The Cornwall and West Devon Mining Landscape World Heritage Site funded the filming of the successful play Hireth. We then supported the film and making of a documentary on a tour throughout the World Heritage Site. Edward Rowe; the writer of Hireth, performed in the show. He was also in the critically acclaimed and now Bafta winning Cornish film by Mark Jenkin; Bait. Edward took the film to a range of venues throughout Cornwall and West Devon.
The plays’ name “Hireth” is a Cornish word meaning ‘a longing for home’ and was originally performed marking the centenary of the end of World War 1 in St Just’s Grade-II listed Miners’ Chapel.
Set in 1914. West Cornwall. The story follows a young Penzance boy; Harry Elton, starting a new life below the ground mining for tin.
Across the channel, a great war rages.
When the British Army arrive with an unexpected offer, Harry and his friends swap the dirty, dark and dangerous tunnels of Geevor for the deadly underground warzone beneath the Western front.
‘You battle everyday with nature. You fight to drag minerals from the ground. You’re already fighters. You’re already warriors. Its time for you to lend those skills to the war effort’.
This epic production tells the untold story of Cornwall’s forgotten war heroes and the unique impact they had on the First World War. The play was so well received in it’s original run that extra seats sold out almost as quickly as they were released. The live show received numerous glowing reviews by attendees and was embraced by both the local St Just community and beyond with people travelling to West Cornwall from Devon and even further afield specifically to see the show.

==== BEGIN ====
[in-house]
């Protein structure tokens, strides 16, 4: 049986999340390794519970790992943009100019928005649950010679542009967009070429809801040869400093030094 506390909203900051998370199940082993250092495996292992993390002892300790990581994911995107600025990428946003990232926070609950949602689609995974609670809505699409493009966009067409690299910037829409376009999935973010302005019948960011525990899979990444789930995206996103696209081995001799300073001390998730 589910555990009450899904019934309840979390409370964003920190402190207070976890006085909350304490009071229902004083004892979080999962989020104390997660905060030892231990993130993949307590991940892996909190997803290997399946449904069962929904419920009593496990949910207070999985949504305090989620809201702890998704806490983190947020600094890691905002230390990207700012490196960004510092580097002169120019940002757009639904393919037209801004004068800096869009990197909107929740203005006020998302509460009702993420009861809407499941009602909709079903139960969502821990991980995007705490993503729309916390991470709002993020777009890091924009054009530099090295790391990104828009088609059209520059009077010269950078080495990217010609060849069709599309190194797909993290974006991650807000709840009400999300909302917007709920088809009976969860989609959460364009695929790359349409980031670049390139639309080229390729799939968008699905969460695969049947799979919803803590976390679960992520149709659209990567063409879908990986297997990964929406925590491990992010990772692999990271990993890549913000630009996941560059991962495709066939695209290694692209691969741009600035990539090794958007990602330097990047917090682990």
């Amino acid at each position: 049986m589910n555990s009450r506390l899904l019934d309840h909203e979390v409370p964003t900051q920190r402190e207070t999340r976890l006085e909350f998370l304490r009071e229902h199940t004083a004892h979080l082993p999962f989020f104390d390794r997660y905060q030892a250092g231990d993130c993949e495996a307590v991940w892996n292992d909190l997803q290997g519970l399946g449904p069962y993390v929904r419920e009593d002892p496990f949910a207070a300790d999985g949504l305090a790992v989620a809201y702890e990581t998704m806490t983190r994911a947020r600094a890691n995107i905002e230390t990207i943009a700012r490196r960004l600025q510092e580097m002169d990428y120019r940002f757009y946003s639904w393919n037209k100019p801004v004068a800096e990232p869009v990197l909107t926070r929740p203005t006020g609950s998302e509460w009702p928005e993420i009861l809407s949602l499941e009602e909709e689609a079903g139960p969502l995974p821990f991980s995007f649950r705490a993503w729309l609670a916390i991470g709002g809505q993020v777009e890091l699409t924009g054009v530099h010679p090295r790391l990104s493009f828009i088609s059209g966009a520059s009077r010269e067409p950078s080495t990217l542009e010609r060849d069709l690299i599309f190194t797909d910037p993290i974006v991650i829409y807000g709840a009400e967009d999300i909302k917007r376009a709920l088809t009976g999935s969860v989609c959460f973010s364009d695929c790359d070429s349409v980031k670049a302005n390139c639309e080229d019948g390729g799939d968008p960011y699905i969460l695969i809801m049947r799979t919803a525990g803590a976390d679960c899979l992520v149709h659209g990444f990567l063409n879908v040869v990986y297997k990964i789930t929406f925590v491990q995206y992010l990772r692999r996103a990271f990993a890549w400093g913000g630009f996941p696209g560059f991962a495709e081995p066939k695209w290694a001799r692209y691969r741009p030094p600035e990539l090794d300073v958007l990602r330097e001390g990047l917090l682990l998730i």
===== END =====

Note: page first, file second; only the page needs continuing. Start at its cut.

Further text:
Featuring music from Seth Lakeman, a cast of professional actors and a community chorus, HIRETH marks the centenary of the end of World War 1 in St Just’s Grade-II listed Miners’ Chapel.
The Play was supported by Arts Council England, Cornwall World Mining Heritage Site, Hall for Cornwall, Cornwall Heritage Trust, FEAST, First Kernow.
The film tour held showings at Heartlands, Redruth, St Agnes Miners Institute, Liskeard Public Hall, Townshend Hall, Passmore Edwards Institute, Hayle, Hall for Gwinear, St Austell Arts Centre, and the Tamar Trails Centre throughout Autumn 2019. Despite not being a live performance audiences in a number of viewings commented that they felt that they were in the chapel when watching, a number of viewers found it a vivid and emotional experience which was particularly special for those who were not physically able to travel to St Just to see the live performance.